Other metals are used for bathroom sinks, including copper, brass and even bronze. These are more difficult to maintain and more expensive, since they will likely be custom or hand made. Fitting and installation is going to be more of an issue with these than with other sinks, but for some bathrooms, their unique appearance will make them a perfect choice.

Clear and colored tempered glass sinks are becoming more available and come in many styles, from above the countertop basin to pedestal sinks. Although striking looking when new, they are difficult to keep clean and scratch-free. Consider this material for low use guest and secondary bathrooms.


Styles of Bathroom Sinks

Owing to the open space under them, wall-hung sinks are the best choice for accessible bathrooms. They are usually attached to the wall with simple brackets fastened to their frame, though adjustable mounting systems are available from some manufacturers which can further enhance accessibility.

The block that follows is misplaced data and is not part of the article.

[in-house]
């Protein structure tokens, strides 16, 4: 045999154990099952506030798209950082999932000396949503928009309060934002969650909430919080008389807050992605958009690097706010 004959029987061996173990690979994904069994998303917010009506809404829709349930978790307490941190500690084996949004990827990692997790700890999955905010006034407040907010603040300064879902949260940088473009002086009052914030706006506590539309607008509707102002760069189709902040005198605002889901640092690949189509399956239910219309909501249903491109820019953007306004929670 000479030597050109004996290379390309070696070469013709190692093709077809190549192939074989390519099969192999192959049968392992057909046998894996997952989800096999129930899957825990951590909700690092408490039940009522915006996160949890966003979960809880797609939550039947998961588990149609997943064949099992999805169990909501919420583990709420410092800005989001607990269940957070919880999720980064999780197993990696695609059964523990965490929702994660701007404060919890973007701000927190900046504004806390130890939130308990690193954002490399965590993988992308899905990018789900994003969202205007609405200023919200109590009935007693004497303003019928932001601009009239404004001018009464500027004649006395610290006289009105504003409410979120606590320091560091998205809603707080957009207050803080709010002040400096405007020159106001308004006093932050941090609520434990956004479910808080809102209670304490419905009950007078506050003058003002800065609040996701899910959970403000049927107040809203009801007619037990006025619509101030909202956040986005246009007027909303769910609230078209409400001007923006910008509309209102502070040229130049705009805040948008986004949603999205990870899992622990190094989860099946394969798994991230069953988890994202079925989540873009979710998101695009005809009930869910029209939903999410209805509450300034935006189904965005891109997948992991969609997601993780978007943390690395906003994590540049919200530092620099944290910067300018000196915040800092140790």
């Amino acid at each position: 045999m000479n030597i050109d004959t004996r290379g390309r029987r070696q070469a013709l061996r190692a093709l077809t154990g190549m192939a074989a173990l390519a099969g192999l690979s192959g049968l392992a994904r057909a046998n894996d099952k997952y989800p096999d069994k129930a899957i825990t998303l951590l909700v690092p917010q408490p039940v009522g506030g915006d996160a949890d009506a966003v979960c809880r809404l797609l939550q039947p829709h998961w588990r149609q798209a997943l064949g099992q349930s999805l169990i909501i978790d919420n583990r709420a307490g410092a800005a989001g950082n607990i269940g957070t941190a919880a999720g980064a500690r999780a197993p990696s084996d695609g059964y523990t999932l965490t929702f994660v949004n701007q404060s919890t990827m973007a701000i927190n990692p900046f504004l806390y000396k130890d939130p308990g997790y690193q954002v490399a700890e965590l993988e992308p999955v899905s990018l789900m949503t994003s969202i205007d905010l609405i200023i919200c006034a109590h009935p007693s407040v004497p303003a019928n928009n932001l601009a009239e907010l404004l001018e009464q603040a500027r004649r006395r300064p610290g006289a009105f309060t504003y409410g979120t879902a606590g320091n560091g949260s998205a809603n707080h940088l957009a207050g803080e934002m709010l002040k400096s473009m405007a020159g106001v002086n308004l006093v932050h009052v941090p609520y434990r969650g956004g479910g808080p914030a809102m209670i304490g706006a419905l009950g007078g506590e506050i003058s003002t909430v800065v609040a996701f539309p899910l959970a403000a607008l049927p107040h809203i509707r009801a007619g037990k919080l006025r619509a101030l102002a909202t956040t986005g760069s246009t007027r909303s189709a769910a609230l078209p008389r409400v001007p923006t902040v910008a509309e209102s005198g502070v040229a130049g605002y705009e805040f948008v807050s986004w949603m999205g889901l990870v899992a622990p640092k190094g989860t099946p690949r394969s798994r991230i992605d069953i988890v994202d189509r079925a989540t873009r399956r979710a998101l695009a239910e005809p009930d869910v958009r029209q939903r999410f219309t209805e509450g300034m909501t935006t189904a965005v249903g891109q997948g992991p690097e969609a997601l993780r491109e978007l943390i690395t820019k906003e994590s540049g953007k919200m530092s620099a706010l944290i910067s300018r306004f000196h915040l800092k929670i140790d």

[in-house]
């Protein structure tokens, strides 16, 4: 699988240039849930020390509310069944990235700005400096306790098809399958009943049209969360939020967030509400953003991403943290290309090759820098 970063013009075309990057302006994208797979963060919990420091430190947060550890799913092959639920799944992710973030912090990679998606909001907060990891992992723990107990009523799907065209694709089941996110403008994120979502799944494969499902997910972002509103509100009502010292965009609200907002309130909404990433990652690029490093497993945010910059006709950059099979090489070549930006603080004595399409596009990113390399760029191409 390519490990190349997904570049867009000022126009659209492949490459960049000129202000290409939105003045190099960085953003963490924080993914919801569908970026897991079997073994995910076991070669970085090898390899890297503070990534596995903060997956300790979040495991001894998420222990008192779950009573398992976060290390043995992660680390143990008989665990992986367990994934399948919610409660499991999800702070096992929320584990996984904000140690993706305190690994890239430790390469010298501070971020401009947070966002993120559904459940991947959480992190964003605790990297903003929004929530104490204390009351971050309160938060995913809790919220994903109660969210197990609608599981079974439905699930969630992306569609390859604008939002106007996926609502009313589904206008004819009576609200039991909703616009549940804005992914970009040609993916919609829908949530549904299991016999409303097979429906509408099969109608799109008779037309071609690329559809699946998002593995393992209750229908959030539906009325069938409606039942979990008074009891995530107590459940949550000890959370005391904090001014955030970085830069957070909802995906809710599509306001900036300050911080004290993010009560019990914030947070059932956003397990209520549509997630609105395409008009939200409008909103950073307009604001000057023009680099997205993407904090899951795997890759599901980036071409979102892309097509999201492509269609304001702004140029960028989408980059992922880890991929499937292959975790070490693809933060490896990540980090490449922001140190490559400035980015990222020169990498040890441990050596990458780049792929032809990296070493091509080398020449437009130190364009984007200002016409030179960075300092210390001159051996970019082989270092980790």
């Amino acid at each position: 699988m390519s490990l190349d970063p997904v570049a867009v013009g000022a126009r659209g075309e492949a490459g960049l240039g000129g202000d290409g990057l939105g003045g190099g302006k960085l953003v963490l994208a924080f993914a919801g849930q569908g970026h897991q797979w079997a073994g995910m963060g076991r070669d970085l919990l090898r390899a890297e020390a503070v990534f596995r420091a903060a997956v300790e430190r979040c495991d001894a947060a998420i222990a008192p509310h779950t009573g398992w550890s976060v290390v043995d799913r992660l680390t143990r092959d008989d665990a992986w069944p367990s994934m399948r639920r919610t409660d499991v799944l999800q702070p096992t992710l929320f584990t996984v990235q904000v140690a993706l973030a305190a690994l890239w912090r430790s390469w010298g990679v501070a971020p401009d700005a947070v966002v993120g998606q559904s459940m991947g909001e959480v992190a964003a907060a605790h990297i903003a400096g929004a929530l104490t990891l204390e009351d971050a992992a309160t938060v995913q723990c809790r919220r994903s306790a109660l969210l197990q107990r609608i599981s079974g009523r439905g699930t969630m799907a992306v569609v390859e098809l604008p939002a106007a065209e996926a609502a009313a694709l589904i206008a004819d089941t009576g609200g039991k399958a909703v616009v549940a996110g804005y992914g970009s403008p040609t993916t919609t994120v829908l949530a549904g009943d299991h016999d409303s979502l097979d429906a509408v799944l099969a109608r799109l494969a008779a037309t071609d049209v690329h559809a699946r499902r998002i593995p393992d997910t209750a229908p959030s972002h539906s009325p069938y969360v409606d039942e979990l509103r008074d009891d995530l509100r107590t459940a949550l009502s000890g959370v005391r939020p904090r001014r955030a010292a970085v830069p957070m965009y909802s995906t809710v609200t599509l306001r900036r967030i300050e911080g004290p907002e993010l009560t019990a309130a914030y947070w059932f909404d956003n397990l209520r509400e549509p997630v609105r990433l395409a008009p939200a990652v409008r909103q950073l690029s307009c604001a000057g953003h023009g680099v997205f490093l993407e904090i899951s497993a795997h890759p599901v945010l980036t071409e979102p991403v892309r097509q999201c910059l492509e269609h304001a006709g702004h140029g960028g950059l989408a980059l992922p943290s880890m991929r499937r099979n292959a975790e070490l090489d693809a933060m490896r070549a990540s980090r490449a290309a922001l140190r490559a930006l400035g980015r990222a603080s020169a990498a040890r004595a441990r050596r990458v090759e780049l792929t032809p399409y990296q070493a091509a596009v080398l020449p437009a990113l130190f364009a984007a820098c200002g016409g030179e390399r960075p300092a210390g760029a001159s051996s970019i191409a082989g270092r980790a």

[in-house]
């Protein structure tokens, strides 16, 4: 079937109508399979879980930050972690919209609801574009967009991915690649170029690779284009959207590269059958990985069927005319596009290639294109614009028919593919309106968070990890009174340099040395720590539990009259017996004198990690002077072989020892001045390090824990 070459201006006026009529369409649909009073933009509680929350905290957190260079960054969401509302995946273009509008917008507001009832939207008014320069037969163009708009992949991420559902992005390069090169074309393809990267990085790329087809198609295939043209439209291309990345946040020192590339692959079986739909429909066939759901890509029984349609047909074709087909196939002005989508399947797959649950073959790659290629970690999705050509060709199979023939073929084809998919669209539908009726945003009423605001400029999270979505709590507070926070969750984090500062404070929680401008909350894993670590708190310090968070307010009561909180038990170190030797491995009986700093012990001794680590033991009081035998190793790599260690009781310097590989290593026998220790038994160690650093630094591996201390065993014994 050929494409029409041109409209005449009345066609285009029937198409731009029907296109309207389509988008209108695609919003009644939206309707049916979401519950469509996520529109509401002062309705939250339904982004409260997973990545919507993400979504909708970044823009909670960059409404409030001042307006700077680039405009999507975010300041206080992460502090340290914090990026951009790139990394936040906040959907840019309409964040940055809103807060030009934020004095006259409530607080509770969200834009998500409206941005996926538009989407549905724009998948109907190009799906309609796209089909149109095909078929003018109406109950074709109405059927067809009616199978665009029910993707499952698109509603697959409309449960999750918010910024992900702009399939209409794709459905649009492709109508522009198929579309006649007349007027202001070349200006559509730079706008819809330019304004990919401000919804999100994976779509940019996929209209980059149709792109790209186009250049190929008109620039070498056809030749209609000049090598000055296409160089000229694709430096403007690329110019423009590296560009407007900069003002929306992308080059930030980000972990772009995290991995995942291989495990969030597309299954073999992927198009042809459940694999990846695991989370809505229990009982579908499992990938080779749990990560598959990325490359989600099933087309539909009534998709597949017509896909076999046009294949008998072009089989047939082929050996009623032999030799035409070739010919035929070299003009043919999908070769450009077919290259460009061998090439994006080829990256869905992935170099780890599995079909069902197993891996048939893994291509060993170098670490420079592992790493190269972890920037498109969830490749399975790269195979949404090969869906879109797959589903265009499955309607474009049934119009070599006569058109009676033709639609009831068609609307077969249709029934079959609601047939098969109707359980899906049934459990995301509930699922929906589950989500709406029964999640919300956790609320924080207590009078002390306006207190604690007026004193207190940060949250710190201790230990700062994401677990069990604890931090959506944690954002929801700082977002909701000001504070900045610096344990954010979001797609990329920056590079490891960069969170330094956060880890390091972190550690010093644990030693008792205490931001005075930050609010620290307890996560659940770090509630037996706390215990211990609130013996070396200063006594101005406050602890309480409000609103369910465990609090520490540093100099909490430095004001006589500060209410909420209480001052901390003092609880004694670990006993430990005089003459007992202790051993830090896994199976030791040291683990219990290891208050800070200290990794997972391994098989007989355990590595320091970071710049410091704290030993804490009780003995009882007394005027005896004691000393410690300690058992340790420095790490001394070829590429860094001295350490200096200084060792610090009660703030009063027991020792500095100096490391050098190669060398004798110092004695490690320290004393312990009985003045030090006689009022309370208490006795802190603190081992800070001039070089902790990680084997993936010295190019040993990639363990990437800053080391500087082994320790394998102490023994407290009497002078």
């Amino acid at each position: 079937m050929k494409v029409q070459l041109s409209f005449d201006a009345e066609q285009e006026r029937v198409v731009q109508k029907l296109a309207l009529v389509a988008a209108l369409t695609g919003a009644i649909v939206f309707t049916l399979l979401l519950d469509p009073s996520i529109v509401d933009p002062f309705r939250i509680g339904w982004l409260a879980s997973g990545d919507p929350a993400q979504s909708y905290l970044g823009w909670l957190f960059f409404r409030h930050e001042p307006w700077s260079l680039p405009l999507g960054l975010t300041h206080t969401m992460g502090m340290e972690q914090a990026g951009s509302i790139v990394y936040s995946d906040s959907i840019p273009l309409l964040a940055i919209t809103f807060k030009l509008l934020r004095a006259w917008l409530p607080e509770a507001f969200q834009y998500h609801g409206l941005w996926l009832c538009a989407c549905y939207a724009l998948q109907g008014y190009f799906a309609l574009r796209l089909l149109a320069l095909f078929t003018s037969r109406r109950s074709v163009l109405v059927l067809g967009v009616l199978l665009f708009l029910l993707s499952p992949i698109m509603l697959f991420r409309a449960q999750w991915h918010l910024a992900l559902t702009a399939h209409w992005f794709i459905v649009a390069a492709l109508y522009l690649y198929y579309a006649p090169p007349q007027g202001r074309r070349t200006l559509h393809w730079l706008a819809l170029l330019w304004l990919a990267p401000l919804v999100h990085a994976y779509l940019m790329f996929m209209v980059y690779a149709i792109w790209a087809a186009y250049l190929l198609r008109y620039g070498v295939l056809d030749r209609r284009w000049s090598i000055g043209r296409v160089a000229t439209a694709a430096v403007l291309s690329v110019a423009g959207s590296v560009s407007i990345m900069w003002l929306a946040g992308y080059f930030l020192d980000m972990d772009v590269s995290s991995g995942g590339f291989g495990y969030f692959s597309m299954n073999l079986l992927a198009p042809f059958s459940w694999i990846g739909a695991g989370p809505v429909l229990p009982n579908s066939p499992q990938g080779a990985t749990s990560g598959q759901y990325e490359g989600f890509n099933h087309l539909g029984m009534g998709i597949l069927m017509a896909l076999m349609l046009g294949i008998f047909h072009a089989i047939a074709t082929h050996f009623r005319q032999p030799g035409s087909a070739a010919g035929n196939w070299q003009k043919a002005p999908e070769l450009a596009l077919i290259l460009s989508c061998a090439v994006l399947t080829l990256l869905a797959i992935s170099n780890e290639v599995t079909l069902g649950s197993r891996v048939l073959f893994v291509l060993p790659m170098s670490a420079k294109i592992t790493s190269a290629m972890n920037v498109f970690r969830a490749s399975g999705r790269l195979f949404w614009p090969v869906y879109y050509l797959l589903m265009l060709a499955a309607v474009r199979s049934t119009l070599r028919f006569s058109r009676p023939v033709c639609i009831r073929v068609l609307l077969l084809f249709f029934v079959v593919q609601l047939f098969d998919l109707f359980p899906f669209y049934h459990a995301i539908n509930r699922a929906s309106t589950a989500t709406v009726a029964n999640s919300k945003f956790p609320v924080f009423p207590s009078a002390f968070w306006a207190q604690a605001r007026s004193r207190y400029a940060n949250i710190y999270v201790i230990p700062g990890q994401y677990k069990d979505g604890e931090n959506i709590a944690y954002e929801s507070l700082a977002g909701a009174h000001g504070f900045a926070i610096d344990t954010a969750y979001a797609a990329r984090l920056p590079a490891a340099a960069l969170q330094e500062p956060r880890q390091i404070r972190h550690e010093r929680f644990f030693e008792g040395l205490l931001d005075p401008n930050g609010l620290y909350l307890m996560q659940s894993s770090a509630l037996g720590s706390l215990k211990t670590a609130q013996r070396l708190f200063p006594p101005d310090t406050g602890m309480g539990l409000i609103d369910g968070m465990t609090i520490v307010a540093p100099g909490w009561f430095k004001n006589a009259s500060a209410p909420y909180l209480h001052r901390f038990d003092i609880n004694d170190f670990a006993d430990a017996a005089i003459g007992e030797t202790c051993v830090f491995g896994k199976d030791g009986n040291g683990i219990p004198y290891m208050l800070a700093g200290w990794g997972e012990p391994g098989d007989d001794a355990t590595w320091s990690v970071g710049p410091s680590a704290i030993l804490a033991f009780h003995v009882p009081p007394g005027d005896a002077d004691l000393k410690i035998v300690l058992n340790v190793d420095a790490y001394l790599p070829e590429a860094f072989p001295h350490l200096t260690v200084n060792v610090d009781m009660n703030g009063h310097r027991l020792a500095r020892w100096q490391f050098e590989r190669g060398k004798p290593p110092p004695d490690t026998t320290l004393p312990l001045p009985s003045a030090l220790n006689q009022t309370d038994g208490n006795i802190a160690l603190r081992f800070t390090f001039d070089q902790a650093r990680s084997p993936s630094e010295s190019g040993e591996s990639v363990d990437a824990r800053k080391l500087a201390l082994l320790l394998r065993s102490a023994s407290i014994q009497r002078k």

Wall Hung SinkAlso available are wall hung sinks which will fit into a corner; these can be offer a little more strength, which is this style of sink’s “downfall”, pun intended. Some types of wall hung sinks have additional support in the form of a pair of legs mounted on the front of the frame, though these will compromise accessibility to some extent.

Freestanding pedestal sinks have an antique charm to them and they are sturdier due to the central column supporting them, which also helps hide the unsightly plumbing lines and connections. They might seem like they would be a good choice for bathrooms with less space, but a pedestal sink looks most appealing with abundant space to either side of it.

Cabinet Mounted Sinks

Following World War II, bathrooms sizes shrank and sizes of fixtures were standardized to accommodate the ensuing building boom. Pre-manufactured bathroom vanities were introduced consisting of sinks mounted into base cabinets that were easy to economical and install and they quickly became standard in new construction.

Your best choice in terms of value, ease of installation and range of style, material and color is an integral one piece sink/countertop. If you want an even wider range of choices for sink and counter top materials and styles you can purchase separate vanity sinks and cabinets. Sinks come in self-rimming, rimless or under mount types.